I close out this series with one small, specific thing that Lieberman-Warner gets wrong — not necessarily because it’s the biggest or most important thing it gets wrong; rather, because it illustrates the challenge faced by big and complicated legislation: it’s really hard not to mess up the little stuff. Not out of malice, necessarily, but simply because it’s hard to get that much right. And sometimes — as in this case — the little things you get wrong can have big consequences.
When all is said and done, good government policy isn’t that much different from good human resources policy. If your employer makes it clear to you how your actions convert into your salary, you tend to work well together. On the other hand, if your employer gives you a 10-page incentive compensation plan with individual, department-wide, and corporate-level targets, bonus points for how many team-building sessions you go to, credit for attending various training seminars … you get my point.
In a nutshell, that’s the crux of the problem with Lieberman-Warner. Rather than starting simple and adding on complexity only as needed, it starts really complicated and virtually ensures that lots of those little details are wrong, misdirected, and/or in conflict with one another. In this final post, I’ll look at just one of those details: utility decoupling.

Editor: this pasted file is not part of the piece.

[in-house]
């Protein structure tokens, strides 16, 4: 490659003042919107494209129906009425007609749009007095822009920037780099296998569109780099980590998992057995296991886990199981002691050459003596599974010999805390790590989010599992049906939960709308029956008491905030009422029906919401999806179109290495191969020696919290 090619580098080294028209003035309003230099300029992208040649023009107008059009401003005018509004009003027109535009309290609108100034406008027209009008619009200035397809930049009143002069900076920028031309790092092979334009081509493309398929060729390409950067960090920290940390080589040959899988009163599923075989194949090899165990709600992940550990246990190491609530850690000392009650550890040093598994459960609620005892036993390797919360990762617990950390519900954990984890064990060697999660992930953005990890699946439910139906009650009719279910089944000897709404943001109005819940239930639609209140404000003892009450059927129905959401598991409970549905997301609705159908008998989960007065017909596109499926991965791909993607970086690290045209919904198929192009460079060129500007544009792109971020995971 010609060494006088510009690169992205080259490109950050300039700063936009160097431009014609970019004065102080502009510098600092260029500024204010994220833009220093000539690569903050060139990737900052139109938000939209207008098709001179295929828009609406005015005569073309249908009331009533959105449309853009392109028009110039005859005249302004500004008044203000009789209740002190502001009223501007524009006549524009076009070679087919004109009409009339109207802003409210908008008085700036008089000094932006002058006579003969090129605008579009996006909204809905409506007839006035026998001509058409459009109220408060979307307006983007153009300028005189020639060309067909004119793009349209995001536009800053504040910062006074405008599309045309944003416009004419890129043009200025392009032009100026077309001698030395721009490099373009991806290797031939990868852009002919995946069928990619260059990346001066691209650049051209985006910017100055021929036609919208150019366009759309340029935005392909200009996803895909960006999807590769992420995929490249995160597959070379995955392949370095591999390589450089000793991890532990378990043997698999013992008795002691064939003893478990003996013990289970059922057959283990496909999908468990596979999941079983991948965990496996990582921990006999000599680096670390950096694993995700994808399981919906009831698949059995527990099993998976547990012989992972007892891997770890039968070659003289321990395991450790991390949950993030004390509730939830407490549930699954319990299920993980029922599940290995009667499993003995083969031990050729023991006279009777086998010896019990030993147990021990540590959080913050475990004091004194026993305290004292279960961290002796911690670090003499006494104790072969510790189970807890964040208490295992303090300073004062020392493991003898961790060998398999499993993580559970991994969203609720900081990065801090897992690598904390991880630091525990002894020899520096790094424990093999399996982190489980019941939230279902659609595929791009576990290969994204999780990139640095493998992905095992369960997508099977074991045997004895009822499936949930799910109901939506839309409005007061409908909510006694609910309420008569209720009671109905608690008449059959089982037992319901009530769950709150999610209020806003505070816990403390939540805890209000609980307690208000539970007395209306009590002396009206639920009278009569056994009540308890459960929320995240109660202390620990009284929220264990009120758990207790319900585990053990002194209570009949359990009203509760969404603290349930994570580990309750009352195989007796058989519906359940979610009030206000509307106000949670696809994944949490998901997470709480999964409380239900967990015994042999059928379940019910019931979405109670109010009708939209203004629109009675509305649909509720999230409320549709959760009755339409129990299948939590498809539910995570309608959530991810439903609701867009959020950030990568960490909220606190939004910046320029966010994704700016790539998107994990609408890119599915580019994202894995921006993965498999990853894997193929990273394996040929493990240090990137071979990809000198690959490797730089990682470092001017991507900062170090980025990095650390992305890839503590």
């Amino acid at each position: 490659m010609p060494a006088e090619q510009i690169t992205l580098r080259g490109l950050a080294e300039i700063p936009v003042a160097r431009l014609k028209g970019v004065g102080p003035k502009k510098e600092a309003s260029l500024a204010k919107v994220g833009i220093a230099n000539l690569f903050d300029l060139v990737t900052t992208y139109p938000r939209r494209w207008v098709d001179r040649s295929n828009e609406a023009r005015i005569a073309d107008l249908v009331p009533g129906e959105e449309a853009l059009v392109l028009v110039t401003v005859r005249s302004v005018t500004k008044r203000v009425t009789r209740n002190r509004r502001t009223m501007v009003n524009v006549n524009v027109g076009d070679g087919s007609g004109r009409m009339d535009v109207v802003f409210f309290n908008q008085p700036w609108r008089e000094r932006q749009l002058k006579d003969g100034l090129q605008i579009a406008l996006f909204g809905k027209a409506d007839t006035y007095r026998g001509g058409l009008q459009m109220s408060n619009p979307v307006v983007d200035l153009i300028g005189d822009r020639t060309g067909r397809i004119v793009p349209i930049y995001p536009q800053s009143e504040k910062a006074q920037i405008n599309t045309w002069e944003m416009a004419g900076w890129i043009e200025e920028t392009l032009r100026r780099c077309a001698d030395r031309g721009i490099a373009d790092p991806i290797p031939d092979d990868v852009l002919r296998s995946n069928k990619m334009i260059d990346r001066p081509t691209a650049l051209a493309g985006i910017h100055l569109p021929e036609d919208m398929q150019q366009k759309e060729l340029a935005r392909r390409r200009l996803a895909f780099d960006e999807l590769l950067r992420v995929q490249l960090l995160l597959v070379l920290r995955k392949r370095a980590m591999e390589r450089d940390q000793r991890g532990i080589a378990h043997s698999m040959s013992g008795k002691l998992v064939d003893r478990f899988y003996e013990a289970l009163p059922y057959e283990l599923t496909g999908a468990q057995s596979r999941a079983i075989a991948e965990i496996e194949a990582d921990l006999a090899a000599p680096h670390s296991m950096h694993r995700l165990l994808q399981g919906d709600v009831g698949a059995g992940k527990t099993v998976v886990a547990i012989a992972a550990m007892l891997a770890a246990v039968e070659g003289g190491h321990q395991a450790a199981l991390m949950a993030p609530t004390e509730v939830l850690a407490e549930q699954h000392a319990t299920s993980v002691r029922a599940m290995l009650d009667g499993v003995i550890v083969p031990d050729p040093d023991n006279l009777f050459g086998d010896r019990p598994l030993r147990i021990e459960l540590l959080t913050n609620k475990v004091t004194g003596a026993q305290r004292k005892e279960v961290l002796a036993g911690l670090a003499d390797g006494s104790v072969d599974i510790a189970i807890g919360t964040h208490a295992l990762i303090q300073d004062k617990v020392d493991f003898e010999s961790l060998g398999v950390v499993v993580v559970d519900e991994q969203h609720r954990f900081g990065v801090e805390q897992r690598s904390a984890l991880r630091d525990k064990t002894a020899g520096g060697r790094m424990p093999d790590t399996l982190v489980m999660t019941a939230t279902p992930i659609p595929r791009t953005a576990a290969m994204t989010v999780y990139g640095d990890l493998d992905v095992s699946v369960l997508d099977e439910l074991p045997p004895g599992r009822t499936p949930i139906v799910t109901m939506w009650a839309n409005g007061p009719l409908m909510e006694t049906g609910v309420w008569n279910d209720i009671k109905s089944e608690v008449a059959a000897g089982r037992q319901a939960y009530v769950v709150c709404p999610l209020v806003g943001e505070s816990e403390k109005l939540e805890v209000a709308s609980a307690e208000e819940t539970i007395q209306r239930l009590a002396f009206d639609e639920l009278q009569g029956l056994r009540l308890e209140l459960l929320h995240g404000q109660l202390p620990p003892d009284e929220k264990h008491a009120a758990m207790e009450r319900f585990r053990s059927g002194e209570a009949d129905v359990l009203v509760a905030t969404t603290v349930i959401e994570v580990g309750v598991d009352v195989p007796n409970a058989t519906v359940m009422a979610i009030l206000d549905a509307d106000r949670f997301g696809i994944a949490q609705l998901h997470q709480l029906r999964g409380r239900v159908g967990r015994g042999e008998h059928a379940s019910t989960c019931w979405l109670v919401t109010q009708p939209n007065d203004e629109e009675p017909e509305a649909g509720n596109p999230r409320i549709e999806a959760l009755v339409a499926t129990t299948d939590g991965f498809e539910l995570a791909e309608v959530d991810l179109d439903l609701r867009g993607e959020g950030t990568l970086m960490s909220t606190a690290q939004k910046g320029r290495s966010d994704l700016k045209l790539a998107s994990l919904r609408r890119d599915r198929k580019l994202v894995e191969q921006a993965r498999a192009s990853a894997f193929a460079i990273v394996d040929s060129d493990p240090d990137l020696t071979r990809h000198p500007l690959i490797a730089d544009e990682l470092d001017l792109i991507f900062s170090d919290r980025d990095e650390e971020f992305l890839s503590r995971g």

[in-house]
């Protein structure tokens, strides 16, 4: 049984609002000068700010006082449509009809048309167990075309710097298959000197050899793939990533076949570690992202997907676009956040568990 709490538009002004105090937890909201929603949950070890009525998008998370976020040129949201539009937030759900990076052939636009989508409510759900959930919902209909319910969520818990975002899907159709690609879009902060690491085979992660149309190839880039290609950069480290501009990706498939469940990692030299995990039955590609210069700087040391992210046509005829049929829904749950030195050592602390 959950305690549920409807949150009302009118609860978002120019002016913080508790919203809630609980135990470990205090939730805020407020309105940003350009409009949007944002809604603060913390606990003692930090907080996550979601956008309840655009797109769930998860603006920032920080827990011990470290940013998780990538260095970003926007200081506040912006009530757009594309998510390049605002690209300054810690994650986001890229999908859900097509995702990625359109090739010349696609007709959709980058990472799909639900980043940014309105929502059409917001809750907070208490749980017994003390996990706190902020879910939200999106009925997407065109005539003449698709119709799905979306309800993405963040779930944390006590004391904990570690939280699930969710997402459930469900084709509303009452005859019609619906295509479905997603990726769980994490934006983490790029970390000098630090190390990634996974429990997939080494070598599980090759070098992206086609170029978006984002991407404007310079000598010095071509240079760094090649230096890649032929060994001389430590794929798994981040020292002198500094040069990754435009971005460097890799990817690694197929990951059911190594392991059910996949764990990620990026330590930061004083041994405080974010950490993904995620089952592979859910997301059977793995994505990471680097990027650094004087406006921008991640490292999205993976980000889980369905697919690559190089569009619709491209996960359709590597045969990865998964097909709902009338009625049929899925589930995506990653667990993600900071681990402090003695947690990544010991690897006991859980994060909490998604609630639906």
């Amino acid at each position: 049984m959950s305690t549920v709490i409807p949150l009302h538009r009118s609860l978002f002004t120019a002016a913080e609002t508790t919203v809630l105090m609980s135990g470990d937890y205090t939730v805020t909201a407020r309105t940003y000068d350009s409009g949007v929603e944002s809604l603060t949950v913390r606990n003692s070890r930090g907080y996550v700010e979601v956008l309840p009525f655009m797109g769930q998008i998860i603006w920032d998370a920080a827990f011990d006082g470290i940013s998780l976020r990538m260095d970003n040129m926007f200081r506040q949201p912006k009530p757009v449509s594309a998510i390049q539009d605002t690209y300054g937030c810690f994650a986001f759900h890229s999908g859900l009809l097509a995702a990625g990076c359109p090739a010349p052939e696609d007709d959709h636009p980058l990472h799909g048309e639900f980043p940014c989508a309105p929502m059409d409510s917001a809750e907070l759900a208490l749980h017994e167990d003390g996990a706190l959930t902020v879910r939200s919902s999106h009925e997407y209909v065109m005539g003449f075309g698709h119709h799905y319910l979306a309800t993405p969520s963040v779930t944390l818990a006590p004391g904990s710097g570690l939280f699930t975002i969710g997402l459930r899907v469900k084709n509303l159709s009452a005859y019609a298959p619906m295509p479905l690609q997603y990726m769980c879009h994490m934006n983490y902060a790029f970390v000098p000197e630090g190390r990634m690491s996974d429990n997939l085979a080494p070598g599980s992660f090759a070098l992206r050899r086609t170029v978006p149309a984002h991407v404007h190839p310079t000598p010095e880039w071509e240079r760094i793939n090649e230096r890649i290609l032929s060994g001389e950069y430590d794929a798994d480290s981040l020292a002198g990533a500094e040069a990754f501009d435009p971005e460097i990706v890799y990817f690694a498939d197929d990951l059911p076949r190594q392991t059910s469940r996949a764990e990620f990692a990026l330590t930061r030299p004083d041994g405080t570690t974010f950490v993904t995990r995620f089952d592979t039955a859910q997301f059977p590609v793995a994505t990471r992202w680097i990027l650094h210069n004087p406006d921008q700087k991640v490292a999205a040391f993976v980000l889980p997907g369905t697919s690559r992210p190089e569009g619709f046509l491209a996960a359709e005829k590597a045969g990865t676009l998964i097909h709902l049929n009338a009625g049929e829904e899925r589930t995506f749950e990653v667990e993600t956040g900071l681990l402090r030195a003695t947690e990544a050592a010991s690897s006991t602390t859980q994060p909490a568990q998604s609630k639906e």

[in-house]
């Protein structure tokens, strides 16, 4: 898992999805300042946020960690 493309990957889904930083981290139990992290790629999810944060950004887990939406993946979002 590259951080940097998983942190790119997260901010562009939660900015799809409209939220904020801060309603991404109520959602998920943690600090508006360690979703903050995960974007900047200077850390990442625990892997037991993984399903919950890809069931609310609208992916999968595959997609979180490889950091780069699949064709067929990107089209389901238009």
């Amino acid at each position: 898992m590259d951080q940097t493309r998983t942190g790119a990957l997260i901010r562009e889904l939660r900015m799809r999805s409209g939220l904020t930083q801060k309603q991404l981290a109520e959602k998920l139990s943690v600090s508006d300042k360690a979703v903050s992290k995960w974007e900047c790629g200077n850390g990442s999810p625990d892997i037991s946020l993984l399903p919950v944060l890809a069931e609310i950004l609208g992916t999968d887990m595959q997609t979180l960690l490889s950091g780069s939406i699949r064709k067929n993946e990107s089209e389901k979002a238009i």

The idea behind utility decoupling is a good one. Led by the good folks at The Regulatory Assistance Project, it is a policy idea designed to fix the fact that the interests of a regulated utility (namely, selling more energy) conflict with the public interest (namely, energy conservation). Enter decoupling, which at its core is simply an algebraic reformulation of the way that utilities get paid so that their revenues are “decoupled” from their volumetric sales. Done perfectly, utilities then become essentially agnostic with respect to sales and therefore no longer have any incentive to act against the public interest.
(By way of background, existing utility rate schedules are rife with really bad ideas — from discounts for “all electric service” provided to customers who agree to replace their efficient gas heaters with inefficient electric heaters, to special discounts to anyone who agrees never to cogenerate their own heat and power. The fact that utilities have an incentive to ask for such rates is all the evidence one needs that the system is broken.)
On balance, decoupling is a good thing. But — like most things in public policy — the details are pretty important. For example, there’s one really easy way to decouple: simply convert all your customers’ variable (e.g., $/kWh) rates to fixed (e.g., $/month) rates. Presto! Utility revenues are decoupled. But on the other hand, you’ve just given your customers absolutely no incentive to conserve energy — and worse, an incentive to use as much energy as possible, since on the margin, every extra unit they use is free. Bad as that sounds, I have actually sat in meetings where electric utilities suggested that would be the best way to decouple.
Another detail: While a decoupled utility no longer feels pain when kilowatt-hour sales fall, that doesn’t necessarily mean that they have any incentive to encourage conservation. The best decoupling models I’m aware of combine decoupling with performance incentives so that utility profits can increase as their customers’ energy efficiency rises. But such approaches are the rare exception. More common is simply to decouple, shifting utilities from one of hostility to efficiency to one where they just don’t give a damn. Directionally, I suppose that’s positive, but it’s far from ideal.